Theories of choosing a marriage partner
There are various theories for choosing a marriage partner. Some researchers, such as K. Melville, liken the process of choosing a spouse to a trade transaction, with the” currency ” in exchange being the social values of two individuals, such as social origin, economic status, education, and personal qualities (age, appearance) (Melville K., 1977).
Proponents of the theory of homogamy (Nye A., Berardo F., Bossard J. and others) argued that “exchanged” can not be any man and woman, but only those who have the same “social value”, or homogamy. In fact, the possible candidates include candidates with the same characteristics that are of primary importance in terms of marital choice (race, religion, social class, proximity in educational level, age, marital status, territorial proximity of residence) (NyeL, BerardoE, 1973).
The theory of “complementary needs” (winch R.) consists in the assumption that the principle of homogamy can only be applied to socio-cultural characteristics, and at the level of personal characteristics, opposites are attracted (Winch R., 1954). This means that a domineering man is often attracted to a meek woman, while a calm and gentle man may be attracted to an energetic and direct woman (Kraig G., 2002).
The instrumental theory of matchmaking developed by Centers R. (1975) also prioritizes satisfaction of needs, but States that some needs (for example, gender and belonging) are more important than others, and that some needs are more inherent in men than women, and Vice versa. According to Senters, a person is attracted to someone whose needs are similar to or complement their own.
According to Adams, who studied strong student couples for 6 months, primary attraction is based more on external characteristics such as physical attractiveness, sociability, balance, and shared interests. Established relationships are strengthened by the reactions of others, getting the status of a couple, a sense of comfort and tranquility in the presence of each other, and the action of other similar factors. Then the couple enters the stage of mutual obligations and intimacy, which brings the partners closer together. Members of a couple who have committed themselves to each other study each other’s views and values. At this stage, the couple is often ready to make a decision about getting married (Adams V. V., 1979).
The stimulus-value-role theory (Merstein B.) is based on two important assumptions:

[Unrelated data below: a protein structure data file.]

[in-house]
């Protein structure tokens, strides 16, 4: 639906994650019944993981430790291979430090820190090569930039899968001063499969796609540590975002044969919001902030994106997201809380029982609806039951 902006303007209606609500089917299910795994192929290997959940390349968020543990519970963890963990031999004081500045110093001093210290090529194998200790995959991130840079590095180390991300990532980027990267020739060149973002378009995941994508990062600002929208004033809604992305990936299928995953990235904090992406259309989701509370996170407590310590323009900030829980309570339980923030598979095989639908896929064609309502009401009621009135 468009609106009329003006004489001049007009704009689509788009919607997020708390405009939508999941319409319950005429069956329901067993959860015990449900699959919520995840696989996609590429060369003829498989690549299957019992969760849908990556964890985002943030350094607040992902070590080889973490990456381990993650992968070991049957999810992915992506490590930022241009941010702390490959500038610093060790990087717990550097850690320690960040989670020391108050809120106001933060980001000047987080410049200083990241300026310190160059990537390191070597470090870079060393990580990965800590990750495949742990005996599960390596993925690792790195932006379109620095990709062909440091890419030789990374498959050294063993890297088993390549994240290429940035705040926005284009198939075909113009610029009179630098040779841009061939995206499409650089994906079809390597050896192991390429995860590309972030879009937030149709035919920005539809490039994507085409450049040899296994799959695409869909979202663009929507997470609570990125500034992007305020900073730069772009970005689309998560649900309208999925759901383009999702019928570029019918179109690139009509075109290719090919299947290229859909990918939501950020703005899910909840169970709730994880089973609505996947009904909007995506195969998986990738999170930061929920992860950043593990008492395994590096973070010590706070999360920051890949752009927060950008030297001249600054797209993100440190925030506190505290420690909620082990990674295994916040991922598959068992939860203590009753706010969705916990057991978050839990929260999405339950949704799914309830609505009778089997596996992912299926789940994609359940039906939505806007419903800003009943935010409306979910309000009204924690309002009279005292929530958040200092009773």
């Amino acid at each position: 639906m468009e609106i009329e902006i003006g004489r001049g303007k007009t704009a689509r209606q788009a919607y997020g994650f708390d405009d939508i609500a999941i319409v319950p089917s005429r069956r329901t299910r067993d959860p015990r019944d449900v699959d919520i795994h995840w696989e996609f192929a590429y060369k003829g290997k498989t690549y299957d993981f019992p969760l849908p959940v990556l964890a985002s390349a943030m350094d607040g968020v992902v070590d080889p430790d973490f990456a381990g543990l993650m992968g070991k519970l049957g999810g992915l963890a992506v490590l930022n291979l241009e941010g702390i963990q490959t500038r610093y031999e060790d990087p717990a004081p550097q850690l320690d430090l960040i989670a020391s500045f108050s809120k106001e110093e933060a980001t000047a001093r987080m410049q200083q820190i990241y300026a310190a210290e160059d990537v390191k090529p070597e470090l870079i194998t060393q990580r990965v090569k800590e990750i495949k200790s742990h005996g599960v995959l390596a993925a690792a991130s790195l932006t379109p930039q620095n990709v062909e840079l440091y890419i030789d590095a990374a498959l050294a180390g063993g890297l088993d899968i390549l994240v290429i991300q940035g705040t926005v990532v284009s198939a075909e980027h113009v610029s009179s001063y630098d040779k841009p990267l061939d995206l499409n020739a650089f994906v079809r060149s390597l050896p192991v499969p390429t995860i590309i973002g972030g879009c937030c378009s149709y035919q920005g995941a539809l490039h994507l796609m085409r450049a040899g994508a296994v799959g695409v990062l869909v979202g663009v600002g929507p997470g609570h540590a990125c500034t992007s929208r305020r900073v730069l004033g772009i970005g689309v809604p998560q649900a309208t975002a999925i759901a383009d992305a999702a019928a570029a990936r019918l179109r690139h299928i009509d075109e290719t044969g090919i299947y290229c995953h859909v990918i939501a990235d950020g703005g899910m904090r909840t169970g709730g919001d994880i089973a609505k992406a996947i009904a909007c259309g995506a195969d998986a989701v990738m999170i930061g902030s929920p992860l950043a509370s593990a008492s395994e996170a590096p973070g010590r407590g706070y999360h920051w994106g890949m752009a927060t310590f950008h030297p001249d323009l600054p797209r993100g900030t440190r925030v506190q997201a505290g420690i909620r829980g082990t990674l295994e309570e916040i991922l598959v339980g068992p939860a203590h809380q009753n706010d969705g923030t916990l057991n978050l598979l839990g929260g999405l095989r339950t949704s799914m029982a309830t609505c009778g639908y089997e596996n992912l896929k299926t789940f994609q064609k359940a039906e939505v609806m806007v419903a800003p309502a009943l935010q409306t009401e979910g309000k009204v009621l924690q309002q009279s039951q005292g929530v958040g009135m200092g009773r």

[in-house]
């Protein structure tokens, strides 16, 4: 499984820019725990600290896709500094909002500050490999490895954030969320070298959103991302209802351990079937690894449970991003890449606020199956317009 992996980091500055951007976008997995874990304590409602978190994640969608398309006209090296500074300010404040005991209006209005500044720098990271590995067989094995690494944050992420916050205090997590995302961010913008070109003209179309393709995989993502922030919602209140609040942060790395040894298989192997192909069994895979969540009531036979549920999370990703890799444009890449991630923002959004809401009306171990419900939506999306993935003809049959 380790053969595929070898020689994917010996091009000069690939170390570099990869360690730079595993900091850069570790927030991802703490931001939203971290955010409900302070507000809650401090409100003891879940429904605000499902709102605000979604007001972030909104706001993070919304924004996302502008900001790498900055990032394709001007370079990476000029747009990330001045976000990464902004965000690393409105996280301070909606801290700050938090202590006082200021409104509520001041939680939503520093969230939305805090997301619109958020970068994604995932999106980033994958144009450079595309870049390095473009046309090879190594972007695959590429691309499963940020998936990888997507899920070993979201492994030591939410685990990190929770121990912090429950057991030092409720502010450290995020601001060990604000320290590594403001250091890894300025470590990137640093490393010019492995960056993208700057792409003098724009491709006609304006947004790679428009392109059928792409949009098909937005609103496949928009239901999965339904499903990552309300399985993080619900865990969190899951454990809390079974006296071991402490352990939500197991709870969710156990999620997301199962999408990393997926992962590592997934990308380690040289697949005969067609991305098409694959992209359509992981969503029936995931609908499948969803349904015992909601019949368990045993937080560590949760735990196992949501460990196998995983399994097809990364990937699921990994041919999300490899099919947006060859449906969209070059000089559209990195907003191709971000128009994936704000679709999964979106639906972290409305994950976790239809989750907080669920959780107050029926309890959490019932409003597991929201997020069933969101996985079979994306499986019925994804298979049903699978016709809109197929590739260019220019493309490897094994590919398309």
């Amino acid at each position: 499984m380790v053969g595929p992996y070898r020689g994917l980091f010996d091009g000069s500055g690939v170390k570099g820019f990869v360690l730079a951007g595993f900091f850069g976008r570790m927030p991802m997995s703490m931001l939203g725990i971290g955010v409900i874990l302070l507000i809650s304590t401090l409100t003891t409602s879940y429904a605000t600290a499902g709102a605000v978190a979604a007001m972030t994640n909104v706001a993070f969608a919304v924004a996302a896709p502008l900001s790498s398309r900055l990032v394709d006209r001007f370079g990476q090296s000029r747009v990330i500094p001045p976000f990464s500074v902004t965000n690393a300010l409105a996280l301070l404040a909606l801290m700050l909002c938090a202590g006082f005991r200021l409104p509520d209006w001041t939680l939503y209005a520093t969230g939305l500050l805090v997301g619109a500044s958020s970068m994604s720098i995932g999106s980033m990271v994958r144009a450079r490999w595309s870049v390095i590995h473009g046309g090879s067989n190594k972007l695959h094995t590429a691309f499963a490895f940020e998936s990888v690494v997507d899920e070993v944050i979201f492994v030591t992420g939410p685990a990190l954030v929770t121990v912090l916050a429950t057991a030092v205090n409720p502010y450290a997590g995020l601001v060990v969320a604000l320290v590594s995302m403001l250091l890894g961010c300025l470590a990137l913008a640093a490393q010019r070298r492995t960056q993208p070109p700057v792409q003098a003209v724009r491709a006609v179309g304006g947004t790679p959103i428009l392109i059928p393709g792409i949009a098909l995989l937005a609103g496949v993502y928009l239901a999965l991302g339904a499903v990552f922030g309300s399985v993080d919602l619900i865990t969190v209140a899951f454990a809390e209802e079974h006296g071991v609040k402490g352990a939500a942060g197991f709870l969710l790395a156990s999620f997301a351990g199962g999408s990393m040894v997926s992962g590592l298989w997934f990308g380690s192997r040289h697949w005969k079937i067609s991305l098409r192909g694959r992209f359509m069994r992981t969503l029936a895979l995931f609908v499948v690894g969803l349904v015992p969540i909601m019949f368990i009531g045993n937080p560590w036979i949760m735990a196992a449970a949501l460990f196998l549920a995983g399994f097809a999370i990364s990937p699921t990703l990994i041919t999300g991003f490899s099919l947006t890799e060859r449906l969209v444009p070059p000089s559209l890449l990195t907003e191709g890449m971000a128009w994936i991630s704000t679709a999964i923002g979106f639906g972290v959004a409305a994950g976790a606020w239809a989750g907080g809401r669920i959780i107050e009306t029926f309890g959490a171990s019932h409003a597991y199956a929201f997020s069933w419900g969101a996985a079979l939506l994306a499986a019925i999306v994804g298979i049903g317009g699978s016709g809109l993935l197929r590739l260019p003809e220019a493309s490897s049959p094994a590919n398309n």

at each stage of the development of partner relationships, the strength of the relationship depends on the so-called equality of exchange (taking into account the pros and cons of each individual, each person tries to marry the most attractive partner for themselves);
mating choices include a series of successive stages, or filters. There are three stages: incentive (attractiveness of the partner) – value (similarity of views) – role (compliance of the chosen person’s role behavior with their expectations) (MursteinB., 1970).
In the circular theory of love (Reis A.), four stages are considered:
establishing relationships (criterion-ease of communication, depending on socio-cultural factors);
self-disclosure-the emergence of trust, the possibility of revealing yourself to others;
formation of mutual dependence (based on a sense of need for each other);
realization of the basic needs of the individual (love, trust) (Reissl. L., 1976).
Common to these theories is that they are all based on the principle of socio-cultural homogamy, and the mechanism for choosing a partner is considered as a system of filters. These theories consistently narrow the circle of possible candidates, cutting off the unsuitable ones. At the final stage, there are those pairs of men and women who theoretically should be well suited to each other as spouses.
The direction of research on the motives for choosing a marriage partner, called “identification”, has its methodological origin in psychoanalysis. Representatives of this direction believe that in marital choice, the identification of the child with the parent is manifested in the fact that the search for a partner is based on the developed idea of the parent of the opposite sex as the ideal of the spouse. According to this theory, satisfaction with marriage depends on the spouse’s compliance with the image of the parent.
Representatives of the role theory (Parsons T., Bales R., Harber B., ORT R., etc.) believe that the satisfaction of marriage depends on the correspondence of the partners ‘ role expectations to the role behavior.